This item is an open letter sent via me to the family of Michael Blassie, a lieutenant in the Air Force who was shot down over Vietnam in 1972. For 26 years, his body remained unidentified; for the past 14 of those years, Blassie was the Vietnam Unknown Soldier at Arlington National Cemetery. DNA tests in June finally confirmed his identity, and his remains were returned last week to St. Louis, where he grew up and went to school. The letter is from a sergeant first class in the Army:
“My name is Dennis J. McMahon III from Pittsburgh, Pa. I have been in the U.S. Army since 1984 and am currently stationed in Japan. From 1986 to 1987 I had the privilege of guarding the Tomb of the Unknowns in Arlington Cemetery. Believe it or not, I got to `know' the four unknowns. I spent countless hours guarding them and talking to them. To this day, it is not only a highlight of my military career, but one of the highlights of my life.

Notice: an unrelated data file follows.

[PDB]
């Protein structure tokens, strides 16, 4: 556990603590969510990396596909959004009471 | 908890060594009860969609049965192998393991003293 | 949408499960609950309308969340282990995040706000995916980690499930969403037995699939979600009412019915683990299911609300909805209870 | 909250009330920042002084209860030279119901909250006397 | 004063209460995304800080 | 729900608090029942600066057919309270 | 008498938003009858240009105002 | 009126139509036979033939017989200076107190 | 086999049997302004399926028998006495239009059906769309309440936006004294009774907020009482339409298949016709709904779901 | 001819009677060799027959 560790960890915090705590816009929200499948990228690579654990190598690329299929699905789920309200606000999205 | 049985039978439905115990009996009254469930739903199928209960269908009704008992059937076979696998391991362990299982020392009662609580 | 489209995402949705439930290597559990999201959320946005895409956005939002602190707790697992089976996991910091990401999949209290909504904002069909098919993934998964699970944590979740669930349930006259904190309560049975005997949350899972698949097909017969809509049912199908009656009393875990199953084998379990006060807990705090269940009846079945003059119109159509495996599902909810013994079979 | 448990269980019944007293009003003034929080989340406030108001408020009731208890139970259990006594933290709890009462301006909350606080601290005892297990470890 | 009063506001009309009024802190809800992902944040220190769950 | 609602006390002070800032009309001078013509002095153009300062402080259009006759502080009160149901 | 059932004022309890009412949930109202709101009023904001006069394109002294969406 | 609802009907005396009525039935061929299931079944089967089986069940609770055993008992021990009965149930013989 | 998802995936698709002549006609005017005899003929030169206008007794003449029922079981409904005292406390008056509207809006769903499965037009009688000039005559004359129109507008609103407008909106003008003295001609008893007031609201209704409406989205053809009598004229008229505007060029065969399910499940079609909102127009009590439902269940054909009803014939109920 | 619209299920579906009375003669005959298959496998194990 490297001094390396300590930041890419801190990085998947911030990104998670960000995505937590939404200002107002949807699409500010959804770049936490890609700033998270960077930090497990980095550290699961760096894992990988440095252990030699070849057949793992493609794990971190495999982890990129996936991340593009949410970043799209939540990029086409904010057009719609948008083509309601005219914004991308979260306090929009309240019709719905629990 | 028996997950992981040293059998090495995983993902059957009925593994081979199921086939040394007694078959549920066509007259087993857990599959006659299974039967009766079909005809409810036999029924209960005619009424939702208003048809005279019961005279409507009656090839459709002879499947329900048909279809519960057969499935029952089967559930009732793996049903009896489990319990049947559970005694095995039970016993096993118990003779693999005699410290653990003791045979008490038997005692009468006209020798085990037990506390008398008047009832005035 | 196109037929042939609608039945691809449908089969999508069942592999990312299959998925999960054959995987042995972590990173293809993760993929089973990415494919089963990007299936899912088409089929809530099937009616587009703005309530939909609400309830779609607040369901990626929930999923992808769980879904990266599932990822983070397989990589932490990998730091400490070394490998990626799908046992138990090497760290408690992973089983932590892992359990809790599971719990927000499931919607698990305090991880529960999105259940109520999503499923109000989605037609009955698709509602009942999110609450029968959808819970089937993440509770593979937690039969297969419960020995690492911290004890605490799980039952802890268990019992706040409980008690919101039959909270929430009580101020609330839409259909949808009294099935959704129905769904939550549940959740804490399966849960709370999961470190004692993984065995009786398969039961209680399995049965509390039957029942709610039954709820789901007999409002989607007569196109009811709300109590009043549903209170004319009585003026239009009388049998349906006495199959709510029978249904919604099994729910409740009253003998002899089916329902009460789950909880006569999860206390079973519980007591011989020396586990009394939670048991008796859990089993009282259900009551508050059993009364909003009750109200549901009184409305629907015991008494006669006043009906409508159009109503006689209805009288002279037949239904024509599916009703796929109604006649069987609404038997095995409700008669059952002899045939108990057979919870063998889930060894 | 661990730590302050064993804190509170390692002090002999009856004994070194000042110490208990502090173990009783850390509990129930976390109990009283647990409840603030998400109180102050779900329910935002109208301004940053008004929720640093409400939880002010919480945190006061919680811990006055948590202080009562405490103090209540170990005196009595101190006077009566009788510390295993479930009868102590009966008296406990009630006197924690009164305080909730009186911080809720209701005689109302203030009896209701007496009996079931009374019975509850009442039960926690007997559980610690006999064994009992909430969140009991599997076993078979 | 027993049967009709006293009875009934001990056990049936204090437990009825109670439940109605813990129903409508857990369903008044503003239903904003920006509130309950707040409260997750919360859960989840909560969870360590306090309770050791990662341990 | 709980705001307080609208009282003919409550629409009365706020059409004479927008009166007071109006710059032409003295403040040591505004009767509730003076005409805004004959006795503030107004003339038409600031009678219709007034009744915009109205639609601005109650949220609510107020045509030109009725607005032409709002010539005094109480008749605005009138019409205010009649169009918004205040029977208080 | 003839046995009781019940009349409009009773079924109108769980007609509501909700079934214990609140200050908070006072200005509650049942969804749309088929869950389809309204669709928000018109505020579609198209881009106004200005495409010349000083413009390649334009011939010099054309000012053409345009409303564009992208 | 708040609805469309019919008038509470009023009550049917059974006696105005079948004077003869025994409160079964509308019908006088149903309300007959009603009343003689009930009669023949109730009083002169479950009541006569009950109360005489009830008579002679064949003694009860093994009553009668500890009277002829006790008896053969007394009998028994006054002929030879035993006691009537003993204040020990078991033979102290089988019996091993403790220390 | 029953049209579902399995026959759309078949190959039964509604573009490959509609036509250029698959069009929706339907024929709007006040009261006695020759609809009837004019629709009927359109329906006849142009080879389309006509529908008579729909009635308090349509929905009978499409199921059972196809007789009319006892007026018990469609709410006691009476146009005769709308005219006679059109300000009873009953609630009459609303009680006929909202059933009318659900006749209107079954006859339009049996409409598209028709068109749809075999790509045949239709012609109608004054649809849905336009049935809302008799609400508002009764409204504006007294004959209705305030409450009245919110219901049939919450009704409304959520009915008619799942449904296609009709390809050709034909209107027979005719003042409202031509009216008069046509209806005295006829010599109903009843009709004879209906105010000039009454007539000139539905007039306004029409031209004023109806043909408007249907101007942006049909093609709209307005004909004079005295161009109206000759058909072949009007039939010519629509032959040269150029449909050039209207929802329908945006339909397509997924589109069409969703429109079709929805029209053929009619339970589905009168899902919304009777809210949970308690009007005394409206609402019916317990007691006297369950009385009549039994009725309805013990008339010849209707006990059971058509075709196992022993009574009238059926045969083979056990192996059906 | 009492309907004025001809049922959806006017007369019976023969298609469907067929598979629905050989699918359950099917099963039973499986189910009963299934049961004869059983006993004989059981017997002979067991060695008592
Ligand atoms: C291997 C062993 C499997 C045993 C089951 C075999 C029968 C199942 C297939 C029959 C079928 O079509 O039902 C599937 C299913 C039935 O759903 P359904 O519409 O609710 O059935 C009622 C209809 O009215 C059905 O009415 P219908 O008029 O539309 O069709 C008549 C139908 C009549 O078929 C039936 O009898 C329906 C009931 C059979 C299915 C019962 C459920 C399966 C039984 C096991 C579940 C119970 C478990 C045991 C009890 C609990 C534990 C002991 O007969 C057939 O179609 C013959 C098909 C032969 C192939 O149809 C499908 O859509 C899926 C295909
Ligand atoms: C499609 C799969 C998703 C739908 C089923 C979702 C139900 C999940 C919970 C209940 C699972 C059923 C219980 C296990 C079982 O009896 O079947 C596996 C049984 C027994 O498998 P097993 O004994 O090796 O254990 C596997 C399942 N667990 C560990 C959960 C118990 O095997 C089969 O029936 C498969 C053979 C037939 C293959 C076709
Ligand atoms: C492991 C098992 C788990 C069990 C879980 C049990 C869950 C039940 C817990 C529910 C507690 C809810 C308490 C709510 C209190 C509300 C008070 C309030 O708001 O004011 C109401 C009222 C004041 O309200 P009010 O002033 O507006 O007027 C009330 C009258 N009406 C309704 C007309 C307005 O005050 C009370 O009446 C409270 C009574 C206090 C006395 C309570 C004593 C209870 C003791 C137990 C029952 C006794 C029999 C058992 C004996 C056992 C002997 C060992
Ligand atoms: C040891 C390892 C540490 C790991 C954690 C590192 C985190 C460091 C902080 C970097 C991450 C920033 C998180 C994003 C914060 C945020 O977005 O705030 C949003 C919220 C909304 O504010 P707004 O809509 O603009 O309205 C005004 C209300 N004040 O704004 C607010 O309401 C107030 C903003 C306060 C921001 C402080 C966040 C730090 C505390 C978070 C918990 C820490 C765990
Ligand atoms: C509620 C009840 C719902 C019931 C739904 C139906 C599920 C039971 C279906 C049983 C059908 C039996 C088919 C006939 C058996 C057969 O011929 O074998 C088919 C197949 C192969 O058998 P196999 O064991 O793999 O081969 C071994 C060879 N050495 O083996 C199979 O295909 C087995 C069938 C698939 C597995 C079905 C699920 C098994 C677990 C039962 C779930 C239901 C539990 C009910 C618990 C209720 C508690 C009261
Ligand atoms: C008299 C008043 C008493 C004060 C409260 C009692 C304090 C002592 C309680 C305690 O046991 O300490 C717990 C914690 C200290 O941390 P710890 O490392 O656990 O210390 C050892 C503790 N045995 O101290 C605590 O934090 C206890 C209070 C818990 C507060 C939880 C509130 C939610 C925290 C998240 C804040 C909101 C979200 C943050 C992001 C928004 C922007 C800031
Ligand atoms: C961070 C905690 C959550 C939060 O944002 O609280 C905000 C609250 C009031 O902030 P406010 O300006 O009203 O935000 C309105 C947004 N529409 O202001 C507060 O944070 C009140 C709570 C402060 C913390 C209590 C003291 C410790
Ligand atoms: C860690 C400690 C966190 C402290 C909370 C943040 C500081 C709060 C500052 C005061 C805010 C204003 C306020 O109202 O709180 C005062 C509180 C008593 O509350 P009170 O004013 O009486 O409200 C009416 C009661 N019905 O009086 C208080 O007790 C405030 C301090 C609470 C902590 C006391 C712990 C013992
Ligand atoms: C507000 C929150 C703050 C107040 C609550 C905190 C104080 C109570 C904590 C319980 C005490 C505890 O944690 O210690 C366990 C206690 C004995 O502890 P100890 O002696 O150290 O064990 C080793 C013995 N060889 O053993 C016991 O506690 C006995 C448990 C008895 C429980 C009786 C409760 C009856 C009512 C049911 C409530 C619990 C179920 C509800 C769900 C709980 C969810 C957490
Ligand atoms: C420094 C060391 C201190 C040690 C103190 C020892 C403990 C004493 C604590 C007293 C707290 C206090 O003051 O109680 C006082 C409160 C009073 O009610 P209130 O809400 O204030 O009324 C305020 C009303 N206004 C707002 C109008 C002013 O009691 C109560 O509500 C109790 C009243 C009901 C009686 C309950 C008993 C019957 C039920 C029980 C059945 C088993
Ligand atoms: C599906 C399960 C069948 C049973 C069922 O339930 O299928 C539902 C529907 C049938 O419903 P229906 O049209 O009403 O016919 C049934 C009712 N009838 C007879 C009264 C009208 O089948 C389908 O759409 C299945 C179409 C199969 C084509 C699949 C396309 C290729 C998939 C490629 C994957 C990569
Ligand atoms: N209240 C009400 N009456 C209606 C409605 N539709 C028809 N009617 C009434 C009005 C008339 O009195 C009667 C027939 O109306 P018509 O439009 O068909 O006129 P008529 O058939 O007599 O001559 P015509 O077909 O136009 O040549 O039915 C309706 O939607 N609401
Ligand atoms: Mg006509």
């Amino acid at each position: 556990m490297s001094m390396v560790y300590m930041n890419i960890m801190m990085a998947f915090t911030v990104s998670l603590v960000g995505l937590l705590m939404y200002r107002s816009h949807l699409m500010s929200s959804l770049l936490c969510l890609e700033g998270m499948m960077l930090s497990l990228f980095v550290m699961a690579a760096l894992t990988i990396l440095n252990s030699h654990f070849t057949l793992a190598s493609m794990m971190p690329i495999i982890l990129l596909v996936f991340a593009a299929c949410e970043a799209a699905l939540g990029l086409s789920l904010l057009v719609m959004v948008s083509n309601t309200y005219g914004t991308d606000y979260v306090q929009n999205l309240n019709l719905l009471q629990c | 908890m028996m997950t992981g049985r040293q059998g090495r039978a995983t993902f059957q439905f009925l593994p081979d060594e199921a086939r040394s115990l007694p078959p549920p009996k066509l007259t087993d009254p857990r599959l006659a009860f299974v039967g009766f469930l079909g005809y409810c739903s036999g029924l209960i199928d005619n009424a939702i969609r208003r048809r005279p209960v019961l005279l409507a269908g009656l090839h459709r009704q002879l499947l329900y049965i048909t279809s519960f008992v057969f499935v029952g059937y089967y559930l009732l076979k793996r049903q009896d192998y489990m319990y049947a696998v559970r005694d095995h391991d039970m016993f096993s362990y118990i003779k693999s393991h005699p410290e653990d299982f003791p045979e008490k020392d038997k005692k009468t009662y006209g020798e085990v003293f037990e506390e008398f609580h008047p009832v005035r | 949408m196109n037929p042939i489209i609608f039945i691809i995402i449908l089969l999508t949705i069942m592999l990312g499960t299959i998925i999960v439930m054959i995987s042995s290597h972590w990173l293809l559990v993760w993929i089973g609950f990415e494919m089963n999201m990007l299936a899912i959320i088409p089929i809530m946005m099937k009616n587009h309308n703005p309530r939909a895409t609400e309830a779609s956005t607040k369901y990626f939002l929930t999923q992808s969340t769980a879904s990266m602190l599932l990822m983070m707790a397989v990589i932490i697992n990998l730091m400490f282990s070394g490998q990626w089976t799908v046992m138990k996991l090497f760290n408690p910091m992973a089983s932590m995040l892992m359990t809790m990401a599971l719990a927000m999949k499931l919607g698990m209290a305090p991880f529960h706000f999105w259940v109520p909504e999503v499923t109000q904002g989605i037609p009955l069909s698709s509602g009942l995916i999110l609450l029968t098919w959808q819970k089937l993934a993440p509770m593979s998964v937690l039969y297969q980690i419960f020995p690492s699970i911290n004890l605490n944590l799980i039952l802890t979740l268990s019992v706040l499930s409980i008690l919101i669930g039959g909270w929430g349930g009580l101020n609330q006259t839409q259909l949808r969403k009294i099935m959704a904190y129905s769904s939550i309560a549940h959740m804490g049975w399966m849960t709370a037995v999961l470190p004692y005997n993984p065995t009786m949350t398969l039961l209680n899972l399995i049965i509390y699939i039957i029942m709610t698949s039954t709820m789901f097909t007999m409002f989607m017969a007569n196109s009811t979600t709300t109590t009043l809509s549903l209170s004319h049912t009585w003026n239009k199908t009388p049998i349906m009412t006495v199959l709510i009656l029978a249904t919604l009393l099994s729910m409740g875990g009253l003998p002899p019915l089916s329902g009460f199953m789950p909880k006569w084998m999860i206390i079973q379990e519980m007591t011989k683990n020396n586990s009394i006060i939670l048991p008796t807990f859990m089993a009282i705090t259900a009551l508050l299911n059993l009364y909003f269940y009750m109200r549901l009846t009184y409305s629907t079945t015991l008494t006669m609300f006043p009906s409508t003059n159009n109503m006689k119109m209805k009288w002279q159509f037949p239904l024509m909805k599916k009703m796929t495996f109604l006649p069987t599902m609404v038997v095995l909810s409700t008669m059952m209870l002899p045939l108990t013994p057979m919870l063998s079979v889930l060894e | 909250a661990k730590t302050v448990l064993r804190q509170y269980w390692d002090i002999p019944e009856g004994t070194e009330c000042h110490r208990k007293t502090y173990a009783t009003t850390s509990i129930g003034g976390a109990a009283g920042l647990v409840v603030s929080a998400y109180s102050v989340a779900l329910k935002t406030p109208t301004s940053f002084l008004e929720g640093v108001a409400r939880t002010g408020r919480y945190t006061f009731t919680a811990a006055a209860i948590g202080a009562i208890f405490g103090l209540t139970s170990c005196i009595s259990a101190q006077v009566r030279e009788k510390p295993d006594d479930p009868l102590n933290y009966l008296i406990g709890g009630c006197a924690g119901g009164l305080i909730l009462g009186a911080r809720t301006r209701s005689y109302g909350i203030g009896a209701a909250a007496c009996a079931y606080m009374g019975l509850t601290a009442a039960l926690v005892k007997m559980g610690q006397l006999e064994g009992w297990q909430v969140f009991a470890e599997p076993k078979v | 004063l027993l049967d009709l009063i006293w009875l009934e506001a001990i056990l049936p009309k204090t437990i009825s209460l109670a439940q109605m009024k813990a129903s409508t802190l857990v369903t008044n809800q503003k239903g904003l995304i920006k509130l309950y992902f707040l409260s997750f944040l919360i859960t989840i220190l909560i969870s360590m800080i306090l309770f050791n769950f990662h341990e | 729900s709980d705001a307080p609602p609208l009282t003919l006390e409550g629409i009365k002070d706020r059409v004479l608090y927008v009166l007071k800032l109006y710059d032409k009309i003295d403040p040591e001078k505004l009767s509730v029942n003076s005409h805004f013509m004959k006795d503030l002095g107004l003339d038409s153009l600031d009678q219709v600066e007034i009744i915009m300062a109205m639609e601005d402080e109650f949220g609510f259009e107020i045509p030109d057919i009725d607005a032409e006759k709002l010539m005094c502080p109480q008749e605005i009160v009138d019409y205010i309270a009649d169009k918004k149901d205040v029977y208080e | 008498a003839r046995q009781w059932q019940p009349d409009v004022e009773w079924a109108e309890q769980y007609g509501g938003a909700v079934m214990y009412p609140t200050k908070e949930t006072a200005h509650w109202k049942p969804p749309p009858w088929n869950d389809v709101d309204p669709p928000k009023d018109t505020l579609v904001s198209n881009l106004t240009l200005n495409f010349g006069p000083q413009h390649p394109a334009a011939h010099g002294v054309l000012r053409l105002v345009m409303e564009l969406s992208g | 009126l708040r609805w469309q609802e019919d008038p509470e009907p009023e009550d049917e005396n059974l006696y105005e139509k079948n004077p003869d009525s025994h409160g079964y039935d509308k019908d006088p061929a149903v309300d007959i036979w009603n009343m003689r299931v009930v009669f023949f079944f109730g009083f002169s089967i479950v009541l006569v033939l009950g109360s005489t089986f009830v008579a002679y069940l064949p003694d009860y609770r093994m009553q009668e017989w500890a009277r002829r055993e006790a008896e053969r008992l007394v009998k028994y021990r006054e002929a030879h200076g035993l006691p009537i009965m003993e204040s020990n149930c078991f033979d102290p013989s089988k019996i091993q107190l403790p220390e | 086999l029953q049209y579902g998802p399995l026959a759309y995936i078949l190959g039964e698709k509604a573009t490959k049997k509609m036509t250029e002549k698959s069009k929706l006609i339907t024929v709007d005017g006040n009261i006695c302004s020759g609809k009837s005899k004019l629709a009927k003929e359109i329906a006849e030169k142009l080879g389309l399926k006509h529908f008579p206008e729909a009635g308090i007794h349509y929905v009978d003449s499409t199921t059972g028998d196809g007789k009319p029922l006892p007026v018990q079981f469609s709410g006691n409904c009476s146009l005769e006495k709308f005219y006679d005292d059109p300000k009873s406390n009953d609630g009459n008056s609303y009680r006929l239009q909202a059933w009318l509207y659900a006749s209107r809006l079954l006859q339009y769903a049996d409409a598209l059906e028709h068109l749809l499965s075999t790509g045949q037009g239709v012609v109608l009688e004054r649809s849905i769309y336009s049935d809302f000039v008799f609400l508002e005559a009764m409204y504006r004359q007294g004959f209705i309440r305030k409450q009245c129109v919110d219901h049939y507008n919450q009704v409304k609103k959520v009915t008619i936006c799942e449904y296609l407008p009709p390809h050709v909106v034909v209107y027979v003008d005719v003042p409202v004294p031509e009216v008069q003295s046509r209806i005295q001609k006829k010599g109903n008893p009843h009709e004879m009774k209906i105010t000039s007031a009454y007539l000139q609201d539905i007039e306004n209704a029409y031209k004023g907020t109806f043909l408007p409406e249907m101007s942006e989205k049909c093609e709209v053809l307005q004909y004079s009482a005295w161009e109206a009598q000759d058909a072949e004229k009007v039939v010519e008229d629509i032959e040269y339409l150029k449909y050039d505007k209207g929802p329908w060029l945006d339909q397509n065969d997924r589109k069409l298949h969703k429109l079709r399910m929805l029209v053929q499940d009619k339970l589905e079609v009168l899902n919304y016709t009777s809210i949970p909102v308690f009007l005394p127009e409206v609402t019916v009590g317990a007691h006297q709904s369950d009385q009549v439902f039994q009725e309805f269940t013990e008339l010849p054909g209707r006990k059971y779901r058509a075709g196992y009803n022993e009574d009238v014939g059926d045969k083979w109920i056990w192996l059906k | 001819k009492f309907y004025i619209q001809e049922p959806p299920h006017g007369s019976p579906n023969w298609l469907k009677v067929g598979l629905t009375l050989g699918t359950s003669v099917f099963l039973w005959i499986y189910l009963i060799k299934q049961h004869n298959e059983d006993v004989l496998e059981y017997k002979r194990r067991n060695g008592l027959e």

“I was glad to hear that they have identified your son, Michael. I have read some article saying that the tomb is above just a single family's sacrifice. It is in some ways, but it was right to make the decision to identify your loved one. He represented all of the remaining unknowns with honor and dignity.
“I know you are proud of your son. He made the ultimate sacrifice. I enjoyed spending time with him. I just want to let you know that I can guarantee you (that during) the time he spent in Arlington, he was constantly being taken care of, and even spoken to. Hopefully this closes an empty hole in your family. I'm sure you will continue to take care of him. May he rest in peace.”
SFC Dennis J. McMahon III
500th MI Group
Camp Zama, Japan
Read our general and most popular articles
Michael Robert Patterson was born in Arlington and is the son of a former officer of the US Army. So it was no wonder that sooner or later his interests drew him to American history and especially to American military history. Many of his articles can be found on renowned portals like the New York Times, Washingtonpost or Wikipedia.
Reviewed by: Michael Howard